Fear Factory

Amager Bio, Copenhagen - 2012

Text: Tobias Nilsson Photo: Lunah Lauridsen

“Fuck you asshole!”
- Arnold Schwarzenegger (T-800)

The other continent (more precisely USA and Canada) had made an unholy alliance, and sent their two premium war-machines to lay Europe at their feet.
Or to put it in other words, Fear Factory and Devin Townsend Project had made a double headliner tour called the Epic Industrialist Tour, to promote the two bands new albums. Fear Factory’s was of course The Industrialist from June this year, and they were the first of the two to hit the stage at Amager Bio.

So far the room wasn’t very filled, which I found odd. Sure, there were people everywhere on the floor, but they were loosely packed, with a lot of individual space in between them. Oh, what the heck, easier for me to reach the front row, and more would surely come filling in soon enough when the show began I figured.
The first thing that announced the show was, except for a rather stripped stage with an enormous Industrialist FF face overlooking things from the backdrop, was a sound clip from the first Terminator film, and already there my fanboy sense was going wild! It quickly moved over into the speech that opens the new album, during which first the two (still) new guys, Matt DeVries and Mike Heller, entered without attracting much attention, and then were followed by Dino Cazares and Burton C. Bell, who were accompanied by a nice round of applause and shouts. Keeping the speed of things going, the band dived directly into the opening, and at the same time title track of their new album, and thus the show was off to an aggressive start with a classic Fear Factory opener.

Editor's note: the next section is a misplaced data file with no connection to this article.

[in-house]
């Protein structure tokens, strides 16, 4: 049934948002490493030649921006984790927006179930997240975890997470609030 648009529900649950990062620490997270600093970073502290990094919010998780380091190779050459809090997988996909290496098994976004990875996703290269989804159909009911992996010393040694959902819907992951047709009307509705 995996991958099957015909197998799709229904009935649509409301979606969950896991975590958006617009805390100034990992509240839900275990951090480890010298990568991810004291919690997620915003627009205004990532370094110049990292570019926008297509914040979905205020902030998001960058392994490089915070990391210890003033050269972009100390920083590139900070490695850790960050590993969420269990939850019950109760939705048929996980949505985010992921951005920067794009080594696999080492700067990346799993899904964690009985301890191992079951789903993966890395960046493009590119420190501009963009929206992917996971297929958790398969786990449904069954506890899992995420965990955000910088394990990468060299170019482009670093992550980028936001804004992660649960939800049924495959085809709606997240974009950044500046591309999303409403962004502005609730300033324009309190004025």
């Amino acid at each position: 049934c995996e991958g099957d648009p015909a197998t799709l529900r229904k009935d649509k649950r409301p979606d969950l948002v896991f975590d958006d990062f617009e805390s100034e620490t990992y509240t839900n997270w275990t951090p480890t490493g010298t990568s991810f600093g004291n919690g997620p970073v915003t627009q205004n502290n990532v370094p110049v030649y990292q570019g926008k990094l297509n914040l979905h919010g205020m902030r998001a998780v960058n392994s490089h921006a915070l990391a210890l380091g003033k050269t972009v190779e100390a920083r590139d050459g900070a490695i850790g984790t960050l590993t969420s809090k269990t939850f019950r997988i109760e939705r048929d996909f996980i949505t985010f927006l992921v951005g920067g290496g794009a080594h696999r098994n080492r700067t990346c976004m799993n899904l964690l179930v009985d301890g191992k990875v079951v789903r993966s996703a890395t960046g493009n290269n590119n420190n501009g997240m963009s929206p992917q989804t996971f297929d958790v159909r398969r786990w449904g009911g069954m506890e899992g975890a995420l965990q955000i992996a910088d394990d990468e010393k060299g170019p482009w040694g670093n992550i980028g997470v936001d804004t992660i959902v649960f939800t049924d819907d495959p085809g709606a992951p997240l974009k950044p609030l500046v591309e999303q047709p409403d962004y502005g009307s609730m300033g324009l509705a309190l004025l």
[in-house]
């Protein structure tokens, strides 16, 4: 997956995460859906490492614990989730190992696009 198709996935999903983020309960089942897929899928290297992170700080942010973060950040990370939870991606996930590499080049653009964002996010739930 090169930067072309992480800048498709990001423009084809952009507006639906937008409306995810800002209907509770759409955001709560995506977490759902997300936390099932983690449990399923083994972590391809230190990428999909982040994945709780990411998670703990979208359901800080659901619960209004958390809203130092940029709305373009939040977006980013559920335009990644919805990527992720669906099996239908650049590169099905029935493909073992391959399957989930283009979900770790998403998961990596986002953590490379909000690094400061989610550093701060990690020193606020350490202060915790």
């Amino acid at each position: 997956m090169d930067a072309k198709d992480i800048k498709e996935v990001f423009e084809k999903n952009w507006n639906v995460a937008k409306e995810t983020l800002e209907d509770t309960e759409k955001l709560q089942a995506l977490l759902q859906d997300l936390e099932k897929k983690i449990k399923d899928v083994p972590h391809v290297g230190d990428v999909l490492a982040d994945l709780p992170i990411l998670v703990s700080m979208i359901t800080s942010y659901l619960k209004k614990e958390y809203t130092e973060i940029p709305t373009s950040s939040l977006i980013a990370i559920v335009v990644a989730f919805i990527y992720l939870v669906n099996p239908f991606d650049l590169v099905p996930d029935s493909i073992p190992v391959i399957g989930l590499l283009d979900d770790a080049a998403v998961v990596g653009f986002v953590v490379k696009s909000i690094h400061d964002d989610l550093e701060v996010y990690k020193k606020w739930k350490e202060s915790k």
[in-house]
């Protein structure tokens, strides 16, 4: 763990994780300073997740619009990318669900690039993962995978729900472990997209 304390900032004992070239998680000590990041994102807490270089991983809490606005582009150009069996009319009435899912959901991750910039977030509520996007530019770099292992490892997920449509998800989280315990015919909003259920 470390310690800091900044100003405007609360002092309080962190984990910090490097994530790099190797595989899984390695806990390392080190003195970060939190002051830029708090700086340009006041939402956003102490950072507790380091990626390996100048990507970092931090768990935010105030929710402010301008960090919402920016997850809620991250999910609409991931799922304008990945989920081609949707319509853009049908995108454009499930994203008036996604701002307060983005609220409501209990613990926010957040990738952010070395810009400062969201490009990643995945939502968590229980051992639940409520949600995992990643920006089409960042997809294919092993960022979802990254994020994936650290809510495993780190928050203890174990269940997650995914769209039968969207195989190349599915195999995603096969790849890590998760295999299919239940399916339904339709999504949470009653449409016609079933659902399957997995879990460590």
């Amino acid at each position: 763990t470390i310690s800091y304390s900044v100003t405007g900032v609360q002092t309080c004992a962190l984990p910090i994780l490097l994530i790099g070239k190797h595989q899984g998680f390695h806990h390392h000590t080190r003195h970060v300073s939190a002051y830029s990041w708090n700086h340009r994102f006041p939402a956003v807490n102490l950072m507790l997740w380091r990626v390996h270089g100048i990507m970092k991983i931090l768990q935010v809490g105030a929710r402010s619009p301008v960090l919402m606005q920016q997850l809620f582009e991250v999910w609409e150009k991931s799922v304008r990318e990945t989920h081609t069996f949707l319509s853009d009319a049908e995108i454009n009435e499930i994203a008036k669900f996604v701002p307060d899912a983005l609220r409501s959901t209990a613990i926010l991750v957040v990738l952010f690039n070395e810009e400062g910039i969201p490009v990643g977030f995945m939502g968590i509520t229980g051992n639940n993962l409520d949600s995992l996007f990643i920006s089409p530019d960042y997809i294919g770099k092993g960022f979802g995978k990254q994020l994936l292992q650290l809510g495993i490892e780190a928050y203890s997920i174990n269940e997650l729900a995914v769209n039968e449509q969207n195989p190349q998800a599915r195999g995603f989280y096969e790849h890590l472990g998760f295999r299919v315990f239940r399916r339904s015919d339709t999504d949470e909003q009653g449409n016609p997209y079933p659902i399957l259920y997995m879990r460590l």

I’ll admit that The Industrialist didn’t resonate as well with me in the beginning as their 2010 effort, Mechanize, did, but it has certainly grown with further spins and now fits nicely into the bands long running discography. I say long running because, as Bell himself mentioned at the concert, this year didn’t just mark the year of a new Fear Factory album, but also the 20th anniversary of their debut, Soul Of A New Machine, and judging from earlier setlists from this tour (which my curiosity had forced me to check out prior to the gig) would give us a large array of both classics and less played material from these two albums in addition to their usually played tracks. This fit me well, and I was ready to take long hard trip down memory lane with the industrial quartet.
After the opener, it was time for some older material as we were treated to a triple round from the Obsolete era with Shock, Edgecrusher and Smasher/Devourer. Here something surprising struck me; even though the band was going at it hard and intensely, the crowd seemed rather indifferent except for some shouts and applause between songs. Headbanging was confined to a small group in the front, and Edgecrusher which has always incited a large scale jumping session in the crowd did nothing of the sort this evening. It was as if the bulk of the crowd wasn’t even familiar with the band and their material...

“There are two reasons for us to be here tonight; we have a new album out, and because of all you beautiful people!”
- Burton C. Bell (vocals)